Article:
About them being misunderstood and disliked, I can understand what he means. Misunderstood, because they swear ridiculous oaths (only marginally less ridiculous without the blood-curdling threats) not to reveal what any interested person can find out from any number of books, about Masonic rituals and their symbolic meanings.

Disliked, because the main point of freemasonry for the last century and a half, for the overwhelming majority of its members, has been being on the inside of a club which supposedly favours its members, in business and in other ways. I don't know to what extent this runs against the interests of shareholders, or non-masonic employees and customers; perhaps it doesn't happen at all. I just know that this is what everyone thinks, including the mason who once tried to recruit me. And that doesn't really warm the hearts of non-members towards the organisation.

What would I like to ask the Freemasons? I suspect a lot of questions are going to run into the problem the BBC has about the handshake: that members can't talk about what everyone else can discuss as much as they like, namely the rituals. It is the rituals which embody whatever moral and quasi-religious character Freemasonry can lay claim to. But since there's no mystery about them I suppose we're not so much worse off without members' own opinions. I'm sure most don't pay them much attention, any way.

But here are some questions. It's not that I need to know the answers, which are obvious; it's that I'd like Freemasons face the problems which they raise.

  1. Is it not blasphemous to refer to God by a name, Jahbulon, which incorporates the name of the heathen deity Baal?
  2. Is it not 'rash swearing' to take oaths to protect 'secrets' which, Masons tirelessly tell us, are of no real importance, and which, as a matter of historical fact, are widely known by interested non-members?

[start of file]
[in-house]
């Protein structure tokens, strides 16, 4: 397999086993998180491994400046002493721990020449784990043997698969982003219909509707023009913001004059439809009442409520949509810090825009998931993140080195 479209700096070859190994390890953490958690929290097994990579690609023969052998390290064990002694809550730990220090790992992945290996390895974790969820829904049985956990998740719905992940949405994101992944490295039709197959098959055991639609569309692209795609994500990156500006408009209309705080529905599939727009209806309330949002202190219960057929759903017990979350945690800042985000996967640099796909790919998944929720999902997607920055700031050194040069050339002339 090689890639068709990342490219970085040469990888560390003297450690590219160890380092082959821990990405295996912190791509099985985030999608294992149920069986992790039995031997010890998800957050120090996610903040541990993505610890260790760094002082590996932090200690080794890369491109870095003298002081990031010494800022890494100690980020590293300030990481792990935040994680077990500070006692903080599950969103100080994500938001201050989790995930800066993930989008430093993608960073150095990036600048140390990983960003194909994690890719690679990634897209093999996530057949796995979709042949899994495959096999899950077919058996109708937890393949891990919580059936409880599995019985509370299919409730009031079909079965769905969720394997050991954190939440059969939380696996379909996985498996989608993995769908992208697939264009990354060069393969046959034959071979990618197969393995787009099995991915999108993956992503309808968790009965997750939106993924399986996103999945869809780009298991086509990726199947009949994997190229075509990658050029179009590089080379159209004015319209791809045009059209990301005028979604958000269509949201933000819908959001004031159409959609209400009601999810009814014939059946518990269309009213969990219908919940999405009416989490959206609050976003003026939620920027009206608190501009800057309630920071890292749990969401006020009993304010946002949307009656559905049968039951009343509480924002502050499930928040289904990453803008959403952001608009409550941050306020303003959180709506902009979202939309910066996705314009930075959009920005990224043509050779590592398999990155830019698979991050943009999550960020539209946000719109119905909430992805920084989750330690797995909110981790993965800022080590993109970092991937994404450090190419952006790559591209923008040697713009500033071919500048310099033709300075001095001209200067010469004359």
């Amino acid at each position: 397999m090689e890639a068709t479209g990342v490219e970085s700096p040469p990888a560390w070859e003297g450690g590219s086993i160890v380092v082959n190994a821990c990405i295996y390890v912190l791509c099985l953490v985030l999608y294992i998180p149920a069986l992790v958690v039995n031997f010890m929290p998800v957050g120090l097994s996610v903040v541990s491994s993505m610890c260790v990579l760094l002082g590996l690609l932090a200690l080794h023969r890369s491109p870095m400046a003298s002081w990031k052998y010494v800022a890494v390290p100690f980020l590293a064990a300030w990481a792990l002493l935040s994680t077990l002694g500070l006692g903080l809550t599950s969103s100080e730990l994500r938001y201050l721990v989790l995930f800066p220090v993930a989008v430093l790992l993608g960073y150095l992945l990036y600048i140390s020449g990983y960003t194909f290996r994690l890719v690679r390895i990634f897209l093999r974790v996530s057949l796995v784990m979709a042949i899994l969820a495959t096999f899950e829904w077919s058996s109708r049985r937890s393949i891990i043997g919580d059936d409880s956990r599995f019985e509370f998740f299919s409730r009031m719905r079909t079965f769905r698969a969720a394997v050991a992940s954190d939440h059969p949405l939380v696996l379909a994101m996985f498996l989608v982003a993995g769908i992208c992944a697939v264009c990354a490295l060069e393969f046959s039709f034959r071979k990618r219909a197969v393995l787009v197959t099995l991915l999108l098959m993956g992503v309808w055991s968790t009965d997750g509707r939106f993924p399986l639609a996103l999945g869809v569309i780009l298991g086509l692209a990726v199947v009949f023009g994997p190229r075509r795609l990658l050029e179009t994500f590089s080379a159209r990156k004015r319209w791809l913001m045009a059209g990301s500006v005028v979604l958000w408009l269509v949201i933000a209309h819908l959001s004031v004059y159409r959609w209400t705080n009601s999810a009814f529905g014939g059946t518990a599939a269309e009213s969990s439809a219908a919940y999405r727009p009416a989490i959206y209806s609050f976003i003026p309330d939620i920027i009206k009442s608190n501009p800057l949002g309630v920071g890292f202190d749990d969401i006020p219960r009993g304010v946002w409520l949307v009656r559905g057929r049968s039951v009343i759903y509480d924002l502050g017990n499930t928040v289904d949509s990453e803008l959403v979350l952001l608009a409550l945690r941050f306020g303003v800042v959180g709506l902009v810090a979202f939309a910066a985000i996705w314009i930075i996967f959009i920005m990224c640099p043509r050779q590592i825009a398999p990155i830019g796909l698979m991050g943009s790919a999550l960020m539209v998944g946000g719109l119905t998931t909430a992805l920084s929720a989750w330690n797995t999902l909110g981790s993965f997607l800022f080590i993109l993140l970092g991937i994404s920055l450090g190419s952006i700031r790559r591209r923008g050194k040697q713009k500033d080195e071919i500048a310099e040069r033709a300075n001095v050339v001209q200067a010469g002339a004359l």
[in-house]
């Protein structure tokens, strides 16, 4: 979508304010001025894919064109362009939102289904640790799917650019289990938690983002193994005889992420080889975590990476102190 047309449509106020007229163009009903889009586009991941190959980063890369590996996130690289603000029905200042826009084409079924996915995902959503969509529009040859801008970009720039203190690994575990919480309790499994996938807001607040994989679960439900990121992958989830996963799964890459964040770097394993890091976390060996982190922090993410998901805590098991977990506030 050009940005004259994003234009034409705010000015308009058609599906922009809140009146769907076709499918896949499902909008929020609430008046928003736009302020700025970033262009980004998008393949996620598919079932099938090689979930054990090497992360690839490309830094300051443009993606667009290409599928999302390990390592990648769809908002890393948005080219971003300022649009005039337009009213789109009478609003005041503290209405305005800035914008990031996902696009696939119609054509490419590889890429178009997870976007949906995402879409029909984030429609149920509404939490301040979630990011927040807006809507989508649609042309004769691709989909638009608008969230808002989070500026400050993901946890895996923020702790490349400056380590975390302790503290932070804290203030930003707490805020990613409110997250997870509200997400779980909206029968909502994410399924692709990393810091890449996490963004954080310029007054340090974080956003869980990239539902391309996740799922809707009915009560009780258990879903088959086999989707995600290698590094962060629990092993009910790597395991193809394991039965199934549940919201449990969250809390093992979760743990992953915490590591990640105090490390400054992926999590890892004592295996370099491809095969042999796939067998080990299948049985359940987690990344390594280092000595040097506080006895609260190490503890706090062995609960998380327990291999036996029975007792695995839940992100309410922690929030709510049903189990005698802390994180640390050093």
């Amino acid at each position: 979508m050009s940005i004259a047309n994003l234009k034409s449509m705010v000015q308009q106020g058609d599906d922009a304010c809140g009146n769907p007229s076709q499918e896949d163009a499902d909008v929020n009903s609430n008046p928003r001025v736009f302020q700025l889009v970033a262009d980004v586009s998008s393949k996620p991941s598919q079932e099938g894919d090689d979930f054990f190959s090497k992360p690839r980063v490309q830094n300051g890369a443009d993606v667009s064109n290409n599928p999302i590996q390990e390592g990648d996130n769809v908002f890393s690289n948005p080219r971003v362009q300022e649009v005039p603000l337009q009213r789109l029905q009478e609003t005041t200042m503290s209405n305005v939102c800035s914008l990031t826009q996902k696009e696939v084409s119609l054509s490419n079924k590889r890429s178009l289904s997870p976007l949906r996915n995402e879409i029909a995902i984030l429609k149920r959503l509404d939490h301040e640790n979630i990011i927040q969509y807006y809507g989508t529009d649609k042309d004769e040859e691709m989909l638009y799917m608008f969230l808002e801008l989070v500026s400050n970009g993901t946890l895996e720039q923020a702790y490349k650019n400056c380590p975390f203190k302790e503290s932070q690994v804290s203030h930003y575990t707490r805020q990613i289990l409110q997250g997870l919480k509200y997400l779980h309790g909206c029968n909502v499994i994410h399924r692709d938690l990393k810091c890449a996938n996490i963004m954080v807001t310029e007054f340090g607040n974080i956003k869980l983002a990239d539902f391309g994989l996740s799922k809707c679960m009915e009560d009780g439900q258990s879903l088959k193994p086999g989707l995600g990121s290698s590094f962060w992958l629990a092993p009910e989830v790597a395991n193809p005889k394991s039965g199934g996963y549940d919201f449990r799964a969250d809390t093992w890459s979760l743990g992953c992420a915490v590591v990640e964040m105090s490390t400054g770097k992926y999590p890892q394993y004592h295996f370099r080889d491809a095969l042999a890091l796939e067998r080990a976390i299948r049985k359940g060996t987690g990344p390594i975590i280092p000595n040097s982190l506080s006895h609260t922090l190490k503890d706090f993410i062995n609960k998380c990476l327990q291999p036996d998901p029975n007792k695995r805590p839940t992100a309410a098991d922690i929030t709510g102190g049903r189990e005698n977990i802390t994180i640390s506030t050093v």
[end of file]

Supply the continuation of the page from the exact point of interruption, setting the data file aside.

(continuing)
3. Is it not incompatible with any major religion to regard it as a matter of indifference which religion is true? 

It is for such reasons that Catholics are forbidden by the Church and, indeed, by Divine Law, from becoming Masons.

I get the impression that Freemasons are either frivolous about their membership, in which case they don't want to think about the implications of these questions, or extremely defensive, in which case they will refuse to admit there are any implications.

But hey, surprise me!

Follow the Freemasonry label on this post to see my discussion of a couple of useful books about it.

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04/02/2018 - 13:38

More on Men and Women at Mass: the Hebrides

A Traditional Requiem Mass in the chapel of St Benet's Hall,
Oxford, in 2015. On the right the small statue is a scale model
of 'Our Lady of Isles', a huge statue constructed on Catholic
South Uist in the Hebrides in 1958. The model is I believe
a working model made by the artist, Hew Lorimer.

I've been reading about the Church in the Scottish Highlands and Islands. Here is something worth sharing. Fr Allan MacDonald, Parish Priest in the Scottish Hebrides in the late 19th century, was a Gaelic speaker and a great collector of folklore. I quote John Watts, the historian, referring to Fr MacDonald's notebooks (which have been postumously published, in part):

Though the island people as a whole were devout, he found that it was the men rather than the women who ‘practised’. He reckoned that throughout Uist and Barra men outnumbered women at Mass by as much as five to one. He believed that this situation had developed over many generations, in a society in which the women were often left at home on Sundays to tend the cattle and look after the house, and as a result were not only deprived of the sacraments but of any deep instruction in their religion.
John Watts, A Record of Generous People: A History of the Catholic Church in Argyll and the Isles (2013) p156